Drag-induced resonant capture in a multiplanet scenario: An application to 55 Cancri A

  • de la Fuente Marcos C
  • de la Fuente Marcos R
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Abstract

The binary star 55 Cancri harbors at least five giant planets. The discovery of a possible dust disk around the primary of the system was announced in 1998 although it was later dismissed as an observational artifact induced by the presence of three background galaxies. However, the possible existence of an asteroid belt beyond 6 AU from the primary could not be excluded. The actual properties of a hypothetical outer asteroid belt around 55 Cancri A are likely to be the result of the gravitational influence of the outermost planets and gas drag during the late stages of the formation of the planetary system. Gaseous drag within a protoplanetary disk in a multiplanet context can induce resonant capture of solid material rather easily, triggering the formation of asteroid belts similar to our own transneptunian belt. In this paper we investigate this scenario using numerical simulations within the framework of the planar restricted four-body problem to find possible stable debris locations or additional planets around 55 Cancri A. Our results indicate that, beyond 55 Cancri d, only the 1:2 and 1:3 mean-motion resonances may be possible although the details of gas drag-induced resonant trapping depend strongly on the size of the particles, with larger particles being preferentially trapped farther away from the host star. For a primary of mass 0.94Mȯand i = 53 ° we find solid particles submitted to confined chaos at 10.14 and 13.22 AU with average eccentricities 0.14 and 0.20, respectively. The argument of pericentre of the trapped particles is found to librate around π / 2 with the pericentres of the two resonant structures nearly aligned. The resonance responsible for the inner ring effectively halts the migration of the particles. The outer structure resembles a rosette or separatrix orbit. Our calculations suggest that hypothetical planets or asteroid belts in these locations would be, in principle, dynamically stable. © 2009 Elsevier B.V. All rights reserved.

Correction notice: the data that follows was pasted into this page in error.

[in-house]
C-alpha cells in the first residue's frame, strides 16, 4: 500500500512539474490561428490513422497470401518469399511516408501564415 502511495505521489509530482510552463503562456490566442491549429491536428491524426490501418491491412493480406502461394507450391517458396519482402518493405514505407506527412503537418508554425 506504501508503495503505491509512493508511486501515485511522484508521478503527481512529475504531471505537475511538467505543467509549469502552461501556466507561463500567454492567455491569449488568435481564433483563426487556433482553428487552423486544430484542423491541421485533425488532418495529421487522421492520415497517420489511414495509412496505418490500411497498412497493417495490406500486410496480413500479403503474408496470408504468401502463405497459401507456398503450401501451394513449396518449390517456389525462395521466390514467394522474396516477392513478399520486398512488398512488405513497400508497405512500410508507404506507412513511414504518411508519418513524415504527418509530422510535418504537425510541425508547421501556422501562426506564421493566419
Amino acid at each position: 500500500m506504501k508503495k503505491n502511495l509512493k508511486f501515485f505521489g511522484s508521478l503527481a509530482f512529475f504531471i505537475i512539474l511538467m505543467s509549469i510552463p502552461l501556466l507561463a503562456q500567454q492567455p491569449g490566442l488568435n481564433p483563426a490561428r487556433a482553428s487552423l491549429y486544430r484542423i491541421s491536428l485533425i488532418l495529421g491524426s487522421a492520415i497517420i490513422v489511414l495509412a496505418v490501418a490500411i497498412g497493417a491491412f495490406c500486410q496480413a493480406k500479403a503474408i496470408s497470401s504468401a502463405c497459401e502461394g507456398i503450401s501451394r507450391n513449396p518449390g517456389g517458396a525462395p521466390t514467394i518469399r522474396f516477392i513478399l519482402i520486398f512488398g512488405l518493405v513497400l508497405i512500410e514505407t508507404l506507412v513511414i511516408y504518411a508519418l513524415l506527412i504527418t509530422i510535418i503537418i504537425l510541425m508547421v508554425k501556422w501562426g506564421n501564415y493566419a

Author-supplied keywords

  • Celestial mechanics
  • Kuiper belt, trans-Neptunian objects
  • Planetary systems
  • Solar system: formation

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